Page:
New York Stories: Shelter from the Storm, and a Huge Pastrami Sandwich at Katz’s Delicatessen
On a temperate summer day in New York City, the wind turned blustery, the blue sky transformed into a menacing shade of gray, and within moments, the heavens opened up. The rain was intense, and the streets and sidewalks were mottled for only an instant before they became completely saturated, the gutters failing to keep pace with the rushing waters. Pedestrians caught unprepared huddled together under the nearest available awning or bus stop shelter, forced to invade each others’ respective personal spaces by an Act of God.
All of this meteorological chaos was perfectly fine by me, because while it was happening, I was sitting in Katz’s Delicatessen, shoving an enormous pastrami sandwich into my gaping maw and tipping back a bottle of Brooklyn Lager. We did not take an umbrella with us, but if there’s a place to hole up as you wait for a summer rainstorm to pass, you couldn’t ask for better.
In the weeks leading up to our trip to New York City for the 55th Summer Fancy Food Show, we had firmly decided that we wanted to make a return to this classic deli on the Lower East Side. With our memories of our first experience quite fuzzy (in our defense, it was 2:30am and we had just emerged from a nearby nightclub), we knew that we wanted to experience Katz’s Delicatessen during the daylight hours.
The scene could not have been more different. At 2:30am, we were one of only a handful of occupied tables in the vast wood-paneled dining hall, which is decorated with framed pictures of famous people who’ve eaten there. I remember reviewing the selection of items that is displayed on the wall above and behind the cutters’ stations, walking up to the lone cutter on duty, ordering our sandwiches, and making small talk as he assembled our meal. This time, I stood at the end of a substantial line of people that snaked through to the front of the restaurant. Here’s a helpful hint: each cutter has his own line, but most folks go to the line that is nearest to the entrance – move further into the hall to shorten your wait at a shorter line. Almost every table was occupied, and when we managed to squeeze ourselves into an empty space, the back of my chair butted up against a neighboring table. When I reached the counter, I had to raise my voice to call out my order. I honestly think that it was the same cutter as from our first trip.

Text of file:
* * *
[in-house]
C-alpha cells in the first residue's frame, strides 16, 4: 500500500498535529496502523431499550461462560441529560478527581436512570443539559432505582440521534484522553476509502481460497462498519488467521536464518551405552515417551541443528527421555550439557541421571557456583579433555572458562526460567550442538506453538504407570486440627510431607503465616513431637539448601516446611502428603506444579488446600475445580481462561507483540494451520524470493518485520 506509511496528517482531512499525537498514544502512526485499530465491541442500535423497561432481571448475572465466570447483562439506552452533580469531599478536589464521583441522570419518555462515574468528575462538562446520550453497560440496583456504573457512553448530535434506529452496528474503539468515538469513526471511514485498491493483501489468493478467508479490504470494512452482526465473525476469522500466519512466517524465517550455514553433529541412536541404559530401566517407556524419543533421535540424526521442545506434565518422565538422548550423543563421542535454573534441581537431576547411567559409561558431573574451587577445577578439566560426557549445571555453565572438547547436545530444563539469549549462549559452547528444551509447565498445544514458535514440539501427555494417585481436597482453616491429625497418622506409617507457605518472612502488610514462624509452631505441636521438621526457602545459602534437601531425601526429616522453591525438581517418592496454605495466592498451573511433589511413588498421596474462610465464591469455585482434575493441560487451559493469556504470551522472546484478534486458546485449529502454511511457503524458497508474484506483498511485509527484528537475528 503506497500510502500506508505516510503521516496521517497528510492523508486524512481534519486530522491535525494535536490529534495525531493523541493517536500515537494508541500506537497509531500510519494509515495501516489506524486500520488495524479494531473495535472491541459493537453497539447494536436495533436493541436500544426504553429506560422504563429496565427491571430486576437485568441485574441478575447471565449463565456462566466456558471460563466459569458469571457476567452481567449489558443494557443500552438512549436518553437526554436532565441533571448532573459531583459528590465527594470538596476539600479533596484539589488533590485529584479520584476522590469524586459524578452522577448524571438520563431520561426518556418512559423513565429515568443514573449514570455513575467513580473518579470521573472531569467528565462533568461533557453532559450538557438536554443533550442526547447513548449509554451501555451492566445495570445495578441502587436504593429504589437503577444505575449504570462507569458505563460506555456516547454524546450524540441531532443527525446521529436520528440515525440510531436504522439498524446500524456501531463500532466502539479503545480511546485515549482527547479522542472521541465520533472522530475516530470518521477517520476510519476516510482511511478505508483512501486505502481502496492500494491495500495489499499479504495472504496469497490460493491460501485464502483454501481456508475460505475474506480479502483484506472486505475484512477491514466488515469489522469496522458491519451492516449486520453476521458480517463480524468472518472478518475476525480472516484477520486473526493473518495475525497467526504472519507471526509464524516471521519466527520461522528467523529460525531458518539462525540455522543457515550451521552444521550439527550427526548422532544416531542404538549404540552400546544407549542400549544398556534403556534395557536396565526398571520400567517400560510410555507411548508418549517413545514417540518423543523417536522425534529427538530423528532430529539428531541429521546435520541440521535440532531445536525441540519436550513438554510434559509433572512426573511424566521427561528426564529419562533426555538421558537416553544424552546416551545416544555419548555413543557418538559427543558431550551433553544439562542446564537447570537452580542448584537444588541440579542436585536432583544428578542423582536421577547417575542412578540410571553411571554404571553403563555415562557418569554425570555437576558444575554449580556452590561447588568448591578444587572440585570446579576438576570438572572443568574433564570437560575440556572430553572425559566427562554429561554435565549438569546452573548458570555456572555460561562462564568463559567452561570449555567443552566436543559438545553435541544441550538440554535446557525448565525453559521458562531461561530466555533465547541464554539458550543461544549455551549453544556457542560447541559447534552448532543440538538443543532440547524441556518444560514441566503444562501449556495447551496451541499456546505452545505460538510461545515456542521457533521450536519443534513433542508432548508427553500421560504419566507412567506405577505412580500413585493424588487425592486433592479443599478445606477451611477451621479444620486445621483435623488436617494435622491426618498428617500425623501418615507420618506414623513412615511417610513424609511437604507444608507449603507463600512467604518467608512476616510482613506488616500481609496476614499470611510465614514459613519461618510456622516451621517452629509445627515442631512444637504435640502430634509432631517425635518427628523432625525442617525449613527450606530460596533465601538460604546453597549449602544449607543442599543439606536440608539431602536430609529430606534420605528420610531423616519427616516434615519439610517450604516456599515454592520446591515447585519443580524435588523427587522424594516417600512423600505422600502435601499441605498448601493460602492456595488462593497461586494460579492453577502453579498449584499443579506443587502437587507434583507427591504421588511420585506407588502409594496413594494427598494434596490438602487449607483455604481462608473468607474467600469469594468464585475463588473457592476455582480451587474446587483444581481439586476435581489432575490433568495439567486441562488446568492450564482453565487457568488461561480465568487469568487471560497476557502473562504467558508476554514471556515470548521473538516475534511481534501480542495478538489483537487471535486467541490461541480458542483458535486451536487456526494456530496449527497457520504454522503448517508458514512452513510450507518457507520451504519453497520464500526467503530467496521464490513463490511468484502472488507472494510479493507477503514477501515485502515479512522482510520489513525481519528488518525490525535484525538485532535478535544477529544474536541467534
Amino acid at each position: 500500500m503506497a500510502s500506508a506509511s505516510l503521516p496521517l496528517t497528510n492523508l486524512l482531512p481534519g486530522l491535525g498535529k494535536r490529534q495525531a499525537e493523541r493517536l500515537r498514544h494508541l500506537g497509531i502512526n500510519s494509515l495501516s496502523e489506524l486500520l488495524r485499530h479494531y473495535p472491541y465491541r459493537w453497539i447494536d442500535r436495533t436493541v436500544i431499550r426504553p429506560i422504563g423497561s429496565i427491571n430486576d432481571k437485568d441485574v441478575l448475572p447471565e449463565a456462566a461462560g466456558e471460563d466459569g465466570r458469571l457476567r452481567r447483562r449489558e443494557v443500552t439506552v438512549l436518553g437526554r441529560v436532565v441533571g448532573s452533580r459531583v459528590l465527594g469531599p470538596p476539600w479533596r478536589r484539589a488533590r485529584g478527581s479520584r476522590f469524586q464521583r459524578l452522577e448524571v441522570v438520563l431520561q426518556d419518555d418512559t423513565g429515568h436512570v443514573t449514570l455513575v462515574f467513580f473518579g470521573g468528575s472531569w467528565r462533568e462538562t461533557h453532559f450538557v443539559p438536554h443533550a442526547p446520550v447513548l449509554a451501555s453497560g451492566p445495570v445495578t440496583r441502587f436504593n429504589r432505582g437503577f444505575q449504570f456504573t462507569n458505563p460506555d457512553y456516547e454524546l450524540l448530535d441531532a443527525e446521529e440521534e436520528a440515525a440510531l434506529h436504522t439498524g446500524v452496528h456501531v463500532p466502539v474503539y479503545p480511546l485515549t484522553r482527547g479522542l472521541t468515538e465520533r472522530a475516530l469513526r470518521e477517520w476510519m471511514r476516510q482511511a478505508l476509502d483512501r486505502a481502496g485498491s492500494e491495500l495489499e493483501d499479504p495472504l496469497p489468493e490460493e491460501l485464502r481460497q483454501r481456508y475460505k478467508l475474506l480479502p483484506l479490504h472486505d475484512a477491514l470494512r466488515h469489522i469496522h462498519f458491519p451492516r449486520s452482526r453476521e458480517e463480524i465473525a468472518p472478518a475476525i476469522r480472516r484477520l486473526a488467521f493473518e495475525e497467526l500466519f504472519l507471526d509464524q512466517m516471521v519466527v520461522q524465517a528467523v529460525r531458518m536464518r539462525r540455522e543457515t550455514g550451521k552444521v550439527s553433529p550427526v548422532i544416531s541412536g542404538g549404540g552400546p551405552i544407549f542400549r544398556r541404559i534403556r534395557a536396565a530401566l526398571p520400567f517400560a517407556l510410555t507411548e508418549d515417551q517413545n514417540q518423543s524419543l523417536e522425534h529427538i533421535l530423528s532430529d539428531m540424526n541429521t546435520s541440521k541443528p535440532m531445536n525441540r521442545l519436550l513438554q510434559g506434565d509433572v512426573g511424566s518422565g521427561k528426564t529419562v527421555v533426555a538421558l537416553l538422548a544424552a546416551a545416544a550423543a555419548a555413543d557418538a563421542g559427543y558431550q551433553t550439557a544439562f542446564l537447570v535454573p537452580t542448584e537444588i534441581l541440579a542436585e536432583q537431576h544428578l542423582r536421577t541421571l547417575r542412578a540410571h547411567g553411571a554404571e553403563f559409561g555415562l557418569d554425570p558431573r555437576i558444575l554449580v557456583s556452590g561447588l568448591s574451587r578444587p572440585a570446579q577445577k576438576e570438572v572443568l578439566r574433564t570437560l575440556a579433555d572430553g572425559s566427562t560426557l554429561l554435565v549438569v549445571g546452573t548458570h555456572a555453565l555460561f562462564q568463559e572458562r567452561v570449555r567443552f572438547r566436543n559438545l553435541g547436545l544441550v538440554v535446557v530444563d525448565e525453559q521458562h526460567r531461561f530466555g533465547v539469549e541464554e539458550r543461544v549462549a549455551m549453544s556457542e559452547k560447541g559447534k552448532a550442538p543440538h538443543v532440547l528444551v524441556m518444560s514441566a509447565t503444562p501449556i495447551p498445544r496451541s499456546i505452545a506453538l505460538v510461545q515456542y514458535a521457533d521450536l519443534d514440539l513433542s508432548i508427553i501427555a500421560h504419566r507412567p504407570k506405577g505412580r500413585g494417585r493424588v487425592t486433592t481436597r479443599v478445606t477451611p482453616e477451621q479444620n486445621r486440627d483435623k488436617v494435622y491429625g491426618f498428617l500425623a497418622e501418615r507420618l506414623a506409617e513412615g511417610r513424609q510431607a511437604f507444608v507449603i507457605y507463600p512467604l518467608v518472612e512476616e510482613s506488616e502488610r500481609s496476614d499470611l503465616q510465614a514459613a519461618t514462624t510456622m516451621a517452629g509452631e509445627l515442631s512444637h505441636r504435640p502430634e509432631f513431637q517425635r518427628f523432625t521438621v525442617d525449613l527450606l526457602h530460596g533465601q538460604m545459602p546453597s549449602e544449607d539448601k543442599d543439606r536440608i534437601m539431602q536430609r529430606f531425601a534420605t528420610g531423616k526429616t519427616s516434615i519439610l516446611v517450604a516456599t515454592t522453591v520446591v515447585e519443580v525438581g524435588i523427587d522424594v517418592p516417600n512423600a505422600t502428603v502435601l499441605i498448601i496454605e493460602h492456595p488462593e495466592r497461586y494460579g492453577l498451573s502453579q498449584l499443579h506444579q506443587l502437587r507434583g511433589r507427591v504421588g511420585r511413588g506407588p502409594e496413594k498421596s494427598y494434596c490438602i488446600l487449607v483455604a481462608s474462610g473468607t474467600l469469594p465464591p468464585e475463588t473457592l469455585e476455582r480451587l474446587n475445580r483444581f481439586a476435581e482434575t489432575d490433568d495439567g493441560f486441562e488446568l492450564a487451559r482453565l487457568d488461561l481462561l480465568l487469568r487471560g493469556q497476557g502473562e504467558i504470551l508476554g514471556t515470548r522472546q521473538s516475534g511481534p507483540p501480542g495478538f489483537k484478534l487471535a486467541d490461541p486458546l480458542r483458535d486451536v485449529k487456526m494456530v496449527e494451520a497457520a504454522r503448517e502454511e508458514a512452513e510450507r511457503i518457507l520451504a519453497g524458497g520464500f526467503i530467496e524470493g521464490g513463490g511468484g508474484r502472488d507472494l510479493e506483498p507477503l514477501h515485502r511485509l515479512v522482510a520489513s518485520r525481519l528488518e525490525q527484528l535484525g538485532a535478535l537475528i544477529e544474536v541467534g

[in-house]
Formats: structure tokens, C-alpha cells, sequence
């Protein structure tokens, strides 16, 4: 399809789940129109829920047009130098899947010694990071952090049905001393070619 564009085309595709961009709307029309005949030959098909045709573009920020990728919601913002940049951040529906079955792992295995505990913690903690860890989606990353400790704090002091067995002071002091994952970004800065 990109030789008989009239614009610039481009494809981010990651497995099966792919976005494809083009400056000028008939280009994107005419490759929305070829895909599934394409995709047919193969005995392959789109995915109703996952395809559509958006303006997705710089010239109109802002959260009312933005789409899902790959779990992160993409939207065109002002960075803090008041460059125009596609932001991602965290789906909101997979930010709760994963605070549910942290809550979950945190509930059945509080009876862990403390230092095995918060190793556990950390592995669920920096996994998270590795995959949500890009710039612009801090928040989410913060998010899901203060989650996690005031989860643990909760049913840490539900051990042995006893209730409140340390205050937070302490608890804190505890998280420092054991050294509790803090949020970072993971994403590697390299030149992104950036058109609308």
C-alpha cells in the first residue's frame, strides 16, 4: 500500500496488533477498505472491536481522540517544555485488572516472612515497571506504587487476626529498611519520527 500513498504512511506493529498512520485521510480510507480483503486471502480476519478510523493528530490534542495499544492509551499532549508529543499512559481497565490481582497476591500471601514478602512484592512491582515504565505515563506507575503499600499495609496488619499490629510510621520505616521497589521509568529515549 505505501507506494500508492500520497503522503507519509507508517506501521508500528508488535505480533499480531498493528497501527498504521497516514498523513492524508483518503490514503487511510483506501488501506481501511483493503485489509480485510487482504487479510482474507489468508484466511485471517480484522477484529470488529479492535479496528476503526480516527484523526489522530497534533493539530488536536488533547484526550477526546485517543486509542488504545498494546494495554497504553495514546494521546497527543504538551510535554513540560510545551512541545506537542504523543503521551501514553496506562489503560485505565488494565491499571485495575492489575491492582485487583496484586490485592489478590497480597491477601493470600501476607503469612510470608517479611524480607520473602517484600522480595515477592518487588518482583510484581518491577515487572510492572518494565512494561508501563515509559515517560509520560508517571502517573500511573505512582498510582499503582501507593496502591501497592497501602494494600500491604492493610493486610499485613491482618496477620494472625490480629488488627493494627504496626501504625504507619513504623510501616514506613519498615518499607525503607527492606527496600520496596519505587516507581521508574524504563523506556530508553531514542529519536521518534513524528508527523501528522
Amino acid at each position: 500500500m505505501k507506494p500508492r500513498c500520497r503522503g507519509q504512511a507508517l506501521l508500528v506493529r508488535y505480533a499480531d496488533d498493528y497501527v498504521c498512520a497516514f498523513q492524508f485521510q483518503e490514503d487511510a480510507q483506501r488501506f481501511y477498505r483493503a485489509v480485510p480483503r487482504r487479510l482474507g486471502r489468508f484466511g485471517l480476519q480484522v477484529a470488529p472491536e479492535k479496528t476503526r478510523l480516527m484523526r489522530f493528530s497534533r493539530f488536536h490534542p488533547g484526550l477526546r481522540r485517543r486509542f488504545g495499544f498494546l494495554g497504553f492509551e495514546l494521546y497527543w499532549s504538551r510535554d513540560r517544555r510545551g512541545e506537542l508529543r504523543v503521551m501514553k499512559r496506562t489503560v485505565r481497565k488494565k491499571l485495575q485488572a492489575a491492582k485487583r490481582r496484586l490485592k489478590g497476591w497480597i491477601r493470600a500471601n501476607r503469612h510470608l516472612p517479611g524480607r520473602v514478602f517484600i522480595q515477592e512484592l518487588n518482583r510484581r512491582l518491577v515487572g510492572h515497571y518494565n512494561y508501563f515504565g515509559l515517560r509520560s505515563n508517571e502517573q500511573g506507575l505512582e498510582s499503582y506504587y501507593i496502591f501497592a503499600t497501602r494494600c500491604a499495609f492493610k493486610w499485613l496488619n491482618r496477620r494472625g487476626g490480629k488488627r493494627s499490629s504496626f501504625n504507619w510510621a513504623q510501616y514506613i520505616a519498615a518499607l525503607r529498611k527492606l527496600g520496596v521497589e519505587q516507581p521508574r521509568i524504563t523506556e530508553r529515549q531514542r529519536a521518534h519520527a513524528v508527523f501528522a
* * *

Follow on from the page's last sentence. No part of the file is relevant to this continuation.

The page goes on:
I made it through ordering the corned beef and pastrami sandwiches without incident. I knew that I had a fifty percent chance of getting the next thing right. “I’ll take one corned beef, one pastrami, and…a…knish.” I had pronounced it “nish”, in the sincere hope that the ‘k’ served just as useful a function as it does in the word ‘knight’.
“You mean a “KA-nish?” the cutter replied, deadly serious. I was glad to have the counter serve as a barrier between us.
“Um, yeah. That.” He motioned me to the other counter to place the knish order. That’s the quirky thing about Katz’s Delicatessen – if you want a sandwich, you go to one of the many cutters in the center of the counter, if you want a hot dog or knish, you go to the station at the end. Want a soda? Go down to the other end. Want a beer? Go back to where you ordered the hot dog. You could skip all of this exercise by asking for table service, but where’s the fun in that? Plus, if you go to the counter to get your sandwiches, the cutter will always provide you with a sample of the meat for your approval before he begins carving your order.
The sandwiches at Katz’s Delicatessen are immense, heavy with the weight of 121 years of tradition. They are true deli sandwiches, served with a combination of sweet and tart pickles on the side and a swipe of sharp yellow deli mustard that serves to cut the richness of the fatty meat. The pastrami sandwich is a full two inches of meat, precariously balanced on a comparatively small and thin platform of rye bread, its beefy edges crusted with spice rub. The corned beef is similarly endowed, but with a juicier, fattier aspect that is characteristic of a superlative brisket. As good as the corned beef can be, you can reach for epicurean nirvana by ordering a classic corned beef Reuben, which pairs the meat with a mountain of tangy sauerkraut and a layer of Swiss cheese so thick, you could ski down it.
The knish is a rectangular pillow of dough wrapped around a densely packed filling of potato and onion, fried until golden. I highly recommend it if you’ve never had one. You should be aware, though, that there are two varieties of knish. The Coney Island knish is as I have described; there is also a traditional Jewish knish that is round and baked. I tried one once and didn’t like it as much as the Coney Island, but you should taste one of each since it’s a matter of personal preference.
The last thing you need to know about Katz’s Delicatessen is this – they work off of a ticket system. When you come into the deli, you’re handed an orange ticket, and as you order different items from the counter, the countermen take your ticket, mark it with what you’ve ordered, and pass it back to you. At the end of the meal, you hand your ticket to the cashier, who totals it and takes your money.
Don’t even ask what happens if you lose your ticket. You, and your wallet, really don’t want to know.